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Crawley Kidney Treatment Centre


Inspection carried out on 07 June 2017

During a routine inspection

Crawley Kidney Treatment Centre is operated by Diaverum UK Ltd. The centre provides haemodialysis for stable patients with end stage renal disease and failure. Dialysis units offer services which replicate the functions of the kidneys for patients with advanced chronic kidney disease.

The centre opened in 2001 and has been in its present location since January 2015. The facility is a standalone unit within an industrial park operating 24 dialysis stations (comprised of 20 stations in the general area and four side rooms which can be used for isolation purposes).

We inspected this service using our comprehensive inspection methodology. We carried out the announced part of the inspection on 7 June 2017, along with an unannounced visit to the centre on 16 June 2017.

Throughout the inspection, we took account of what people told us and how the provider understood and complied with the Mental Capacity Act 2005.

To get to the heart of patients’ experiences of care and treatment, we ask the same five questions of all services: are they safe, effective, caring, responsive to people's needs, and well-led? Where we have a legal duty to do so we rate services’ performance against each key question as outstanding, good, requires improvement or inadequate.

Services we do not rate

We regulate dialysis services but we do not currently have a legal duty to rate them. We highlight good practice and issues that service providers need to improve and take regulatory action as necessary.

We found the following areas of good practice:

  • There were effective systems in place to keep patients safe. This included appropriate management and reporting of incidents, effective cleaning schedules and maintenance programmes. All staff were aware of their roles and responsibilities in ensuring patient safety.

  • Effective processes were in place for the provision of medicines. These were stored and administered in line with guidance and staff completed competencies according to Diaverum UK policy to administer medicines correctly.

  • Patients’ medical and nursing records were secure. Staff had access to all relevant records ensuring patients’ care was as planned and not delayed.

  • Staff worked collaboratively with the referring NHS trusts to monitor and assess patients regularly. Patients received a verbal explanation. Patients and their GP’s were provided with written updates on their condition and treatment plans. These were provided to them a minimum of monthly.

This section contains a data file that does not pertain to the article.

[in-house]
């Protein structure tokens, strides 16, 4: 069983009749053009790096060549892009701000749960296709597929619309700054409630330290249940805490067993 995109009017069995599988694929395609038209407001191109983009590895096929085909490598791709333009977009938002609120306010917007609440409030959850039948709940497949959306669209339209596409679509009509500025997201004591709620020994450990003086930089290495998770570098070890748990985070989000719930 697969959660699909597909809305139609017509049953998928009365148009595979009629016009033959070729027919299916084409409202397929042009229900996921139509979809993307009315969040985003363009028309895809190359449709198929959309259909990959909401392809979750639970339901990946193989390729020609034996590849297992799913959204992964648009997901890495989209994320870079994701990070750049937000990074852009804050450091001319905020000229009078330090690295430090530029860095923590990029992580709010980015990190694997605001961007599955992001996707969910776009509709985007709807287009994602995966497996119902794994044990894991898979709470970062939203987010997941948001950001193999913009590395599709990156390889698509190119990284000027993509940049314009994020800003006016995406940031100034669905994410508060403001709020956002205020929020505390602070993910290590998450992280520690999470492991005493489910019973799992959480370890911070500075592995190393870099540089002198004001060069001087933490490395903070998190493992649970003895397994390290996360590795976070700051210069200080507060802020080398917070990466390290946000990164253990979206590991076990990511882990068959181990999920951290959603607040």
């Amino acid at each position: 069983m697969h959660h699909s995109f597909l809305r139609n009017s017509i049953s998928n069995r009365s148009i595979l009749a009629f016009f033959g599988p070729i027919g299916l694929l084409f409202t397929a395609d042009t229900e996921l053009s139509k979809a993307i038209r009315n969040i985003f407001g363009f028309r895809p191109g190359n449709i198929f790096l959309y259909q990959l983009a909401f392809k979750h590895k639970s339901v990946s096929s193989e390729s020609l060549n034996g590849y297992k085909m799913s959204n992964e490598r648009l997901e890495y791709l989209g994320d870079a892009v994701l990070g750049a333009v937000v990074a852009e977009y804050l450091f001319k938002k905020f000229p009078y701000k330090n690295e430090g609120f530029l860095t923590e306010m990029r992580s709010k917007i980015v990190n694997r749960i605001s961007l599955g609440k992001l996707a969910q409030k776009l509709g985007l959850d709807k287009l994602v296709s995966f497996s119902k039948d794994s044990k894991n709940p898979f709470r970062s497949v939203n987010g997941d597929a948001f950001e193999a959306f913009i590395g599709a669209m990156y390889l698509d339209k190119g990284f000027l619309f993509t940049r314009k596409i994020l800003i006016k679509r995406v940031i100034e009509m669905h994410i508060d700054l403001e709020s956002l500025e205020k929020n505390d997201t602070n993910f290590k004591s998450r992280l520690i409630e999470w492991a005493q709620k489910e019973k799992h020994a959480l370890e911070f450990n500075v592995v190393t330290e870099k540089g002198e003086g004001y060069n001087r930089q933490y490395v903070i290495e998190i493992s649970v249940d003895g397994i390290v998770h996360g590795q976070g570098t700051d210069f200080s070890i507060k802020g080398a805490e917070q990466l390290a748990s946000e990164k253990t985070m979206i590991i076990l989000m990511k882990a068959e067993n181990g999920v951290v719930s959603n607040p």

• Staffing levels were maintained in line with national guidance to ensure patient safety. Nursing staff had direct access to a consultant nephrologist who was responsible for patient care. In emergencies, patients were referred directly to the local NHS trust and the emergency services called to complete the transfer.

  • Staff were aware of their roles and responsibilities to maintain the service in the event of a major incident. Patients were able to continue their treatment at alternative centres.

  • All policies and procedures were based on national guidance and compliance was monitored through an effective audit programme.

  • Patients’ pain and nutrition were assessed regularly and patients were referred to appropriate specialists for additional support as necessary.

  • There was a comprehensive training and induction programme in place to ensure staff competency.

  • There were processes in place to ensure effective multidisciplinary team working, with specialist support provided by the referring NHS trusts.

  • There were effective processes in place for gaining patient consent for treatment.

  • Patients were treated with respect and compassion. Staff took care to maintain patient dignity and confidentiality when delivering care and treatment.

  • The service met the needs of the local population and the needs of individuals attending for dialysis.

  • The centre encouraged patients to self care through the ‘shared care’ programme.

  • Staff were familiar with and worked towards the organisational vision of providing the best possible care for renal patients.

  • There were effective processes in place to monitor risks associated with the service and individual patients. Quality assurance meetings occurred regularly and included the referring NHS trusts and specialists.

  • There was evidence of strong national and local leadership, with accessible and responsive managers.

  • All staff and patients were positive about the service.

However, we also found the following issues that the service provider needs to improve:

  • No staff had received specific training to recognise sepsis in patients despite the patients being a high risk group. This was not in line with national guidance.

  • Best practice guidelines advise two registered nurses check at the point of administration of intravenous medicines. We saw the sodium chloride (0.9%) prepared by staff was not checked by a second nurse.

  • The provider did not have plans in place to implement the Workforce Race Equality Standard (WRES) requirement.

Following this inspection, we told the provider that it must take some actions to comply with the regulations and that it should make other improvements, even though a regulation had not been breached, to help the service improve. We also issued the provider with one requirement notice that affected Crawley Kidney Treatment Centre. Details are at the end of the report.

Professor Sir Mike Richards

Chief Inspector of Hospitals